Characterization of High Momentum Flux Combustion Powered Fluidic Actuators for High Speed Flow Control
Warta, Brett James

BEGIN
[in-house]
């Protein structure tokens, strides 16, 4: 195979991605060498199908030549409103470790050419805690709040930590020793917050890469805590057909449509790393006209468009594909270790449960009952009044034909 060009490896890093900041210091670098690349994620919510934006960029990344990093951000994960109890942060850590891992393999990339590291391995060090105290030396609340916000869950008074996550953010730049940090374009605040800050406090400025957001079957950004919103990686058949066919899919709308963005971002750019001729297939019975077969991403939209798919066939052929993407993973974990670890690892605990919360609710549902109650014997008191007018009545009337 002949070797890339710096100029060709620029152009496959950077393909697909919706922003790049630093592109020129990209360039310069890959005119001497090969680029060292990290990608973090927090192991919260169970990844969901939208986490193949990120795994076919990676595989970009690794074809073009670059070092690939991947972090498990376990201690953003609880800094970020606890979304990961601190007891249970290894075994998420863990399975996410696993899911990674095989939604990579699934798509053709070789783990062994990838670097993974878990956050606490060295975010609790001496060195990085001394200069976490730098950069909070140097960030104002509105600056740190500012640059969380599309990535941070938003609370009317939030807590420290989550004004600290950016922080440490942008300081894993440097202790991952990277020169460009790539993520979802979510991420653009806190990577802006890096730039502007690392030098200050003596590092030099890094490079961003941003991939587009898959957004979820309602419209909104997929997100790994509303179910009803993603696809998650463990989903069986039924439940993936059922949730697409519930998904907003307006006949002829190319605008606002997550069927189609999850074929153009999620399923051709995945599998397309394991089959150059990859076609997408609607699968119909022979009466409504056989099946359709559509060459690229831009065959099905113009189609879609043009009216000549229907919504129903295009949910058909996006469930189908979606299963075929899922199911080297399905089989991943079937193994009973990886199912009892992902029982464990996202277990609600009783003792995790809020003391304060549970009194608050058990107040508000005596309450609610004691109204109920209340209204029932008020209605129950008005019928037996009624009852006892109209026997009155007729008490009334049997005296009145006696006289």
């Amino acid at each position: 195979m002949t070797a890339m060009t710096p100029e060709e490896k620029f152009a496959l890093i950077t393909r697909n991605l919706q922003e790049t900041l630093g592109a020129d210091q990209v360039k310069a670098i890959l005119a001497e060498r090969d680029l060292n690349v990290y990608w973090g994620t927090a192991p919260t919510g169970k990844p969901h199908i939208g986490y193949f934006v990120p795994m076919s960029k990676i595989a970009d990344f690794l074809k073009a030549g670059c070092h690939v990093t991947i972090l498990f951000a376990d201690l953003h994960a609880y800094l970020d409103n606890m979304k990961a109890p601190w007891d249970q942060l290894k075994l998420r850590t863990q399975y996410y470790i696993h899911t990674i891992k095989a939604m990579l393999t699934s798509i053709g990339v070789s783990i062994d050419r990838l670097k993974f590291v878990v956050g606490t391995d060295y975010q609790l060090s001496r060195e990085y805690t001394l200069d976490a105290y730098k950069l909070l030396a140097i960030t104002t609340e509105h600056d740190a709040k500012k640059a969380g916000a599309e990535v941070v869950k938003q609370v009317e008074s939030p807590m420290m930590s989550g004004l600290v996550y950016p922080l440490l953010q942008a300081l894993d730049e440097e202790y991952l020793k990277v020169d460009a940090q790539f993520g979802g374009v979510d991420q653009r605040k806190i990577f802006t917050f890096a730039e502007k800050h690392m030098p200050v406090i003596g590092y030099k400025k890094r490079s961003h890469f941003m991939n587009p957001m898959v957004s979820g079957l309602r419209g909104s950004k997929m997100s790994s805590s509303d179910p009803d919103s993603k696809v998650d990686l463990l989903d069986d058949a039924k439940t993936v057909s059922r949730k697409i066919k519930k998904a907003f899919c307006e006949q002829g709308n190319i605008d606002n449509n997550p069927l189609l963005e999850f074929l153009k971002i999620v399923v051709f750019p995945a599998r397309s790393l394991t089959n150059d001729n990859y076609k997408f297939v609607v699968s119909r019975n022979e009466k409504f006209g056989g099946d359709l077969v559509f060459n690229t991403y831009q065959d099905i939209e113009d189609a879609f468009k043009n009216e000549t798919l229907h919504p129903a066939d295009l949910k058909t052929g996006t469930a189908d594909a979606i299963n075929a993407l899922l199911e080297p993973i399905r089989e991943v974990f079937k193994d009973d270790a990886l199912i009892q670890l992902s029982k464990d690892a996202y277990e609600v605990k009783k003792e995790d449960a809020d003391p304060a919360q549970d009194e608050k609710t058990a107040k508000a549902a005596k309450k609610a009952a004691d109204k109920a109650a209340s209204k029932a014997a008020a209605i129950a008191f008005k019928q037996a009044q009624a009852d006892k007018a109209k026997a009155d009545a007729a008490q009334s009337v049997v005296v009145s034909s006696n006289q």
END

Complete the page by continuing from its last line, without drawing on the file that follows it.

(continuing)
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The performance of a high-power small-scale combustion-based fluidic actuator for high-speed flow control applications is characterized with specific focus on comparisons between premixed and nonpremixed operating modes for the device. Momentary (pulsed) actuation jets are produced by the ignition of a mixture of gaseous fuel and oxidizer within a small (cubic centimeter scale) combustion chamber. The combustion process yields a high pressure burst (1 to 3 ms in duration in the typical configurations) and the ejection of a high-speed exhaust jet. The actuation frequency can be continuously varied by independently controlling the flow rate of the fuel/oxidizer and the spark ignition frequency up to a maximum determined by the operating characteristics of the actuator. The actuator performance is characterized by both its peak thrust and net total impulse, with increases in peak jet momentum often two to three orders of magnitude above the baseline steady jet. Results for operation of the device in both premixed and nonpremixed modes are presented and analyzed, with nonpremixed operation typically yielding higher pressures and greater frequency ranges in the present configurations.